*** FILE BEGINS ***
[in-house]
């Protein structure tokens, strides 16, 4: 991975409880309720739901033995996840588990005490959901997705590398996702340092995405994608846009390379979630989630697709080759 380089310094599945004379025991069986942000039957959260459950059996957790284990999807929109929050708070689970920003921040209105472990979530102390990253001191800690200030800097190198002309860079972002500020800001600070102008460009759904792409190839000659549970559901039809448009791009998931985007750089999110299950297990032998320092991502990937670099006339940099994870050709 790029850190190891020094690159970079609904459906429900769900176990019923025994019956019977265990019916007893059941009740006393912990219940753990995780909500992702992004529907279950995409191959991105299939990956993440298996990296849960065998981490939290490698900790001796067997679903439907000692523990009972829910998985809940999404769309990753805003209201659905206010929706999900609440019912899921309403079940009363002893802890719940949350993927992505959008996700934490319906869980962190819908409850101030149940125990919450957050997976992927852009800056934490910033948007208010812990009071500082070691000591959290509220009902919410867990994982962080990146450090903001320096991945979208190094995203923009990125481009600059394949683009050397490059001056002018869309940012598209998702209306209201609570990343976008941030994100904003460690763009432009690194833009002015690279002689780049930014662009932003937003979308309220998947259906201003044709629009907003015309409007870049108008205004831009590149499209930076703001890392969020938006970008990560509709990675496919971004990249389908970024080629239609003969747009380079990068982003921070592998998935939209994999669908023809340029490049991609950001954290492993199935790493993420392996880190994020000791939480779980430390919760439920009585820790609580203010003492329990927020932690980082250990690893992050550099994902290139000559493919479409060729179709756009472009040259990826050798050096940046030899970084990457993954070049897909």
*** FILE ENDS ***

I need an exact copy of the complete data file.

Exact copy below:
[in-house]
């Protein structure tokens, strides 16, 4: 991975409880309720739901033995996840588990005490959901997705590398996702340092995405994608846009390379979630989630697709080759 380089310094599945004379025991069986942000039957959260459950059996957790284990999807929109929050708070689970920003921040209105472990979530102390990253001191800690200030800097190198002309860079972002500020800001600070102008460009759904792409190839000659549970559901039809448009791009998931985007750089999110299950297990032998320092991502990937670099006339940099994870050709 790029850190190891020094690159970079609904459906429900769900176990019923025994019956019977265990019916007893059941009740006393912990219940753990995780909500992702992004529907279950995409191959991105299939990956993440298996990296849960065998981490939290490698900790001796067997679903439907000692523990009972829910998985809940999404769309990753805003209201659905206010929706999900609440019912899921309403079940009363002893802890719940949350993927992505959008996700934490319906869980962190819908409850101030149940125990919450957050997976992927852009800056934490910033948007208010812990009071500082070691000591959290509220009902919410867990994982962080990146450090903001320096991945979208190094995203923009990125481009600059394949683009050397490059001056002018869309940012598209998702209306209201609570990343976008941030994100904003460690763009432009690194833009002015690279002689780049930014662009932003937003979308309220998947259906201003044709629009907003015309409007870049108008205004831009590149499209930076703001890392969020938006970008990560509709990675496919971004990249389908970024080629239609003969747009380079990068982003921070592998998935939209994999669908023809340029490049991609950001954290492993199935790493993420392996880190994020000791939480779980430390919760439920009585820790609580203010003492329990927020932690980082250990690893992050550099994902290139000559493919479409060729179709756009472009040259990826050798050096940046030899970084990457993954070049897909």